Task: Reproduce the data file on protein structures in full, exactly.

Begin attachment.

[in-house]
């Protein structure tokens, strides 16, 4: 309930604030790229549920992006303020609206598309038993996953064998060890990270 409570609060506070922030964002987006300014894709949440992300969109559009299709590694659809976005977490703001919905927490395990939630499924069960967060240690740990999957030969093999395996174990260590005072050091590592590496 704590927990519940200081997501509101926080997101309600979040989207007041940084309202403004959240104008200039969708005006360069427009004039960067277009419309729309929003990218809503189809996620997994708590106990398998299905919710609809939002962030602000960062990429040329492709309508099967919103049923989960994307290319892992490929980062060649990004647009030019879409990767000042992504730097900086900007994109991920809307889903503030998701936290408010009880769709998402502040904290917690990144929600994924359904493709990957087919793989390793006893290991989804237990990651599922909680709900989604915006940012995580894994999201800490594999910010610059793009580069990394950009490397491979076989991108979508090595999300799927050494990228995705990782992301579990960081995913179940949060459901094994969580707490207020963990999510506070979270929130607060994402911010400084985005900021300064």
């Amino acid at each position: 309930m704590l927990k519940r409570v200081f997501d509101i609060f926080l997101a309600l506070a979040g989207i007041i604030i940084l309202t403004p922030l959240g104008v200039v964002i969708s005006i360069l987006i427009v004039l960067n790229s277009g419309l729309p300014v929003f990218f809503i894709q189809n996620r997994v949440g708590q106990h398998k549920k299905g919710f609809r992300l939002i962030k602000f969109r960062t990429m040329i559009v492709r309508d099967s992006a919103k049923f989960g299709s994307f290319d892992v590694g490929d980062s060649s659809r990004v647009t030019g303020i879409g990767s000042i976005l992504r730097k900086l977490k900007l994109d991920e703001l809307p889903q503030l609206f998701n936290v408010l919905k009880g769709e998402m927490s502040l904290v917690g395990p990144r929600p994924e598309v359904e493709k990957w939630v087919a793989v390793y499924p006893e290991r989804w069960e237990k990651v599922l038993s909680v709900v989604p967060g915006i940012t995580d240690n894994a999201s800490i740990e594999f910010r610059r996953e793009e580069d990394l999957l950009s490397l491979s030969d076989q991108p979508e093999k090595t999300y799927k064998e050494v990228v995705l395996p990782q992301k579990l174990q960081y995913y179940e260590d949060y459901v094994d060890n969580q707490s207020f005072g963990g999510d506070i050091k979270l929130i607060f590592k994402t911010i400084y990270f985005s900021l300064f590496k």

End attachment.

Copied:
[in-house]
């Protein structure tokens, strides 16, 4: 309930604030790229549920992006303020609206598309038993996953064998060890990270 409570609060506070922030964002987006300014894709949440992300969109559009299709590694659809976005977490703001919905927490395990939630499924069960967060240690740990999957030969093999395996174990260590005072050091590592590496 704590927990519940200081997501509101926080997101309600979040989207007041940084309202403004959240104008200039969708005006360069427009004039960067277009419309729309929003990218809503189809996620997994708590106990398998299905919710609809939002962030602000960062990429040329492709309508099967919103049923989960994307290319892992490929980062060649990004647009030019879409990767000042992504730097900086900007994109991920809307889903503030998701936290408010009880769709998402502040904290917690990144929600994924359904493709990957087919793989390793006893290991989804237990990651599922909680709900989604915006940012995580894994999201800490594999910010610059793009580069990394950009490397491979076989991108979508090595999300799927050494990228995705990782992301579990960081995913179940949060459901094994969580707490207020963990999510506070979270929130607060994402911010400084985005900021300064």
């Amino acid at each position: 309930m704590l927990k519940r409570v200081f997501d509101i609060f926080l997101a309600l506070a979040g989207i007041i604030i940084l309202t403004p922030l959240g104008v200039v964002i969708s005006i360069l987006i427009v004039l960067n790229s277009g419309l729309p300014v929003f990218f809503i894709q189809n996620r997994v949440g708590q106990h398998k549920k299905g919710f609809r992300l939002i962030k602000f969109r960062t990429m040329i559009v492709r309508d099967s992006a919103k049923f989960g299709s994307f290319d892992v590694g490929d980062s060649s659809r990004v647009t030019g303020i879409g990767s000042i976005l992504r730097k900086l977490k900007l994109d991920e703001l809307p889903q503030l609206f998701n936290v408010l919905k009880g769709e998402m927490s502040l904290v917690g395990p990144r929600p994924e598309v359904e493709k990957w939630v087919a793989v390793y499924p006893e290991r989804w069960e237990k990651v599922l038993s909680v709900v989604p967060g915006i940012t995580d240690n894994a999201s800490i740990e594999f910010r610059r996953e793009e580069d990394l999957l950009s490397l491979s030969d076989q991108p979508e093999k090595t999300y799927k064998e050494v990228v995705l395996p990782q992301k579990l174990q960081y995913y179940e260590d949060y459901v094994d060890n969580q707490s207020f005072g963990g999510d506070i050091k979270l929130i607060f590592k994402t911010i400084y990270f985005s900021l300064f590496k």